Last summer, I thought I had met someone special. I thought we were going to last. I thought it would all be perfect.
But I was wrong, and it cost me dearly. In all honesty, I had no idea what the actual cost of a breakup was, both emotionally and financially.
Love is expensive — even more so when it ends.
My last breakup cost me more than $8,000. For me — a traveling freelance writer — it hurt. Let me explain how it happened.
We met in Paris. He was from Dublin, and I was visiting home. At the time, I was living in Guatemala, where I had bought myself a guesthouse. As a freelance writer, all I needed was an internet connection — I could work from anywhere.
It was summer in the city of eternal romance. We spent it together.
I said I would consider moving to Dublin if and when things got serious. And they got serious quickly — too quickly, in hindsight. Exchanging my house in Guatemala to live rent-free in Dublin seemed like a smart move at the time. I flew back to Guatemala in September to arrange a house swap from December until April.
How to Protect Yourself Against the Side Effects of a Breakup
“Don’t rush into moving in with a romantic partner,” says Caroline Madden, a marriage and family therapist.
“Too often, people move in together with different motives,” Madden explains.
“One might take it as a sign that their partner wants to take the relationship to the next level, and that it is part of the overall plan to get married. The other might be doing it because it is ‘the next step,’ because they think they will save money or have more sex.”
Make sure you spend some time and discuss it more, unlike me.
The Cost of a Breakup: My Horror Story
As you can imagine, a man accepted the swap I had suggested, but in December — the day before I was supposed to move into the apartment in Dublin — my boyfriend and I broke up, and I flew back home to Guatemala.
I decided to honor the home-swap agreement, so my house, which usually yields $1,500 a month in rental income, was now occupied by the man who had agreed to the swap.
That’s $6,000 in lost revenue right there, and I was left with an empty house in Europe, to boot.
In the summer of love, I had driven my BMW motorbike to Dublin, which included an 18-hour ferry ride. Once there, I got it checked, paid taxes, and bought insurance on my motorbike for a full year.
The insurance company wouldn’t give me a refund for unused premiums. The whole thing cost me around $500.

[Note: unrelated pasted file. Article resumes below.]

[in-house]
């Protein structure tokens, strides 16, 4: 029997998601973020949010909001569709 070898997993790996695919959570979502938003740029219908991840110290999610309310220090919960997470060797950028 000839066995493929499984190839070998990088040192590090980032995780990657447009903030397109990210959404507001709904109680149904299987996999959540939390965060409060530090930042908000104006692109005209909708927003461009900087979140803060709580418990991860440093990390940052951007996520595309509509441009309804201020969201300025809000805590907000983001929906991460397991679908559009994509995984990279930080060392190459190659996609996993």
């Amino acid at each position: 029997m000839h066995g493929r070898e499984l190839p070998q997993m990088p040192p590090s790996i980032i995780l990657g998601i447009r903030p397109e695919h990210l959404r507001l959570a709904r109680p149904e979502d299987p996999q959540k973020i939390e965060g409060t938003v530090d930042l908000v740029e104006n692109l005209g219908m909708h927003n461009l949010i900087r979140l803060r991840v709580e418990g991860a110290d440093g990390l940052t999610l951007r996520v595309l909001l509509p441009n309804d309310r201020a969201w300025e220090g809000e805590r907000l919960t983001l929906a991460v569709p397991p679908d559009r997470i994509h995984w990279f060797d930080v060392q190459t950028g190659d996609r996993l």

Around the same time, I had bought two sets of plane tickets and entrance to a big party in Paris. That would have been my awesome holiday gift to my boyfriend. But in the end, all it did was leave me $500 poorer.
When I saw the situation was getting toxic, I booked the next available flight back home for $1,000, though they usually cost $500.
The grand total cost of my breakup came out to $8,000. And that’s before you even consider the money I spent buying things for the house that I will never use, the winter clothes I bought to survive the cold and that I’ll never wear now, the higher cost of living in Europe when I could have lived somewhere cheaper, and the toll my guesthouse business would take having no customer feedback for the four months of the house swap.
Realistically, we’re probably looking at more than $10,000.
Buying Peace of Mind
But you know what? I don’t really care. My time, my sanity, and my well-being are worth a million times more.
My previous breakup cost me five figures because I ended up buying my ex out of the house we’d bought together.
Otherwise, I would have had to pay him rent for his share, and I would have never really felt at home.
How can you move on and have a new boyfriend over when your ex owns half your house? How do you stop being in touch when you have joint assets? I am a huge proponent of “buying peace of mind.” As much as it stings to fork out the money, it helped me move on more quickly.
Avoiding the Harshest Side Effects of a Breakup
This is why you need an emergency fund. Even if you're madly in love today, make sure you don’t stay in a relationship just because of money (or the lack thereof). If you need help budgeting and saving, try using an app like Digit, which automates your savings contributions.
I have seen friends stuck with their partners months after a breakup because they can’t afford to get their own places. The cost of a breakup can be unexpected and overwhelming.
I am very grateful for having the means to go wherever I want, and my other half can be sure that if I am around, it is only out of love.
If my approach seems cold, that’s because when a breakup happens, I go into survival mode. Nothing counts but me. Once I am safe, with a roof over my head and no one to bug me, I mourn the relationship and let the feelings take over.
But if you stick around, you will suffer needlessly. Put yourself first. Spend whatever you need to in order to get back on your feet, then mend your broken heart.